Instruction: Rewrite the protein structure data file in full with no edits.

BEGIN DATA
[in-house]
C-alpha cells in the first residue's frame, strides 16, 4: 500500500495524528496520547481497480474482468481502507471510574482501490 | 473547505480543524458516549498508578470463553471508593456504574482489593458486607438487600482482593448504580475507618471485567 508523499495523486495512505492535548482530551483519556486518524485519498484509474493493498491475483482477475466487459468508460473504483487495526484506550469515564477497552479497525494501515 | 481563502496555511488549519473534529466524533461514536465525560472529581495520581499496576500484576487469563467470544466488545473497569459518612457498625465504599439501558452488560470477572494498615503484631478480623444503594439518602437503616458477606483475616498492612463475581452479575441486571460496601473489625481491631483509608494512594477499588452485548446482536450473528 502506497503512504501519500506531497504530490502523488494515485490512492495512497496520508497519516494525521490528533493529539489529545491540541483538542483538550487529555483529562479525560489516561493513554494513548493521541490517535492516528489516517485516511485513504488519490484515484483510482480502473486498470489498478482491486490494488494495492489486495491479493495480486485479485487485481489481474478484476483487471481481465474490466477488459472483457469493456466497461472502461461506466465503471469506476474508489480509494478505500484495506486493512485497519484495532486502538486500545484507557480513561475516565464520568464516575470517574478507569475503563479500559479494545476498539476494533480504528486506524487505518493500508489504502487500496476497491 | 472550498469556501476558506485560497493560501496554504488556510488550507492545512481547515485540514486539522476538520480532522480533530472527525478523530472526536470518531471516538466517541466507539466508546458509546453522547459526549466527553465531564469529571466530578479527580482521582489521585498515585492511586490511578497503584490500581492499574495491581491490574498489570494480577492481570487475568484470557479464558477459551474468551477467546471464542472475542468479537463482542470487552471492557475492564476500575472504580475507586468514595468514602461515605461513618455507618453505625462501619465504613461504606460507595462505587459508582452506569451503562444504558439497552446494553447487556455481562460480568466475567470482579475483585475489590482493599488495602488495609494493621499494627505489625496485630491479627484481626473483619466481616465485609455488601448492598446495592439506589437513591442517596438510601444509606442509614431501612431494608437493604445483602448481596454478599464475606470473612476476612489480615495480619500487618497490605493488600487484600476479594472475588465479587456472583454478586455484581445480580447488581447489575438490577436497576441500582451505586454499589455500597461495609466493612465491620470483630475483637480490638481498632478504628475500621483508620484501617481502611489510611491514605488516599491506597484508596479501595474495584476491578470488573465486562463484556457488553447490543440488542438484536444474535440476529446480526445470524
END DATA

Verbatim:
[in-house]
C-alpha cells in the first residue's frame, strides 16, 4: 500500500495524528496520547481497480474482468481502507471510574482501490 | 473547505480543524458516549498508578470463553471508593456504574482489593458486607438487600482482593448504580475507618471485567 508523499495523486495512505492535548482530551483519556486518524485519498484509474493493498491475483482477475466487459468508460473504483487495526484506550469515564477497552479497525494501515 | 481563502496555511488549519473534529466524533461514536465525560472529581495520581499496576500484576487469563467470544466488545473497569459518612457498625465504599439501558452488560470477572494498615503484631478480623444503594439518602437503616458477606483475616498492612463475581452479575441486571460496601473489625481491631483509608494512594477499588452485548446482536450473528 502506497503512504501519500506531497504530490502523488494515485490512492495512497496520508497519516494525521490528533493529539489529545491540541483538542483538550487529555483529562479525560489516561493513554494513548493521541490517535492516528489516517485516511485513504488519490484515484483510482480502473486498470489498478482491486490494488494495492489486495491479493495480486485479485487485481489481474478484476483487471481481465474490466477488459472483457469493456466497461472502461461506466465503471469506476474508489480509494478505500484495506486493512485497519484495532486502538486500545484507557480513561475516565464520568464516575470517574478507569475503563479500559479494545476498539476494533480504528486506524487505518493500508489504502487500496476497491 | 472550498469556501476558506485560497493560501496554504488556510488550507492545512481547515485540514486539522476538520480532522480533530472527525478523530472526536470518531471516538466517541466507539466508546458509546453522547459526549466527553465531564469529571466530578479527580482521582489521585498515585492511586490511578497503584490500581492499574495491581491490574498489570494480577492481570487475568484470557479464558477459551474468551477467546471464542472475542468479537463482542470487552471492557475492564476500575472504580475507586468514595468514602461515605461513618455507618453505625462501619465504613461504606460507595462505587459508582452506569451503562444504558439497552446494553447487556455481562460480568466475567470482579475483585475489590482493599488495602488495609494493621499494627505489625496485630491479627484481626473483619466481616465485609455488601448492598446495592439506589437513591442517596438510601444509606442509614431501612431494608437493604445483602448481596454478599464475606470473612476476612489480615495480619500487618497490605493488600487484600476479594472475588465479587456472583454478586455484581445480580447488581447489575438490577436497576441500582451505586454499589455500597461495609466493612465491620470483630475483637480490638481498632478504628475500621483508620484501617481502611489510611491514605488516599491506597484508596479501595474495584476491578470488573465486562463484556457488553447490543440488542438484536444474535440476529446480526445470524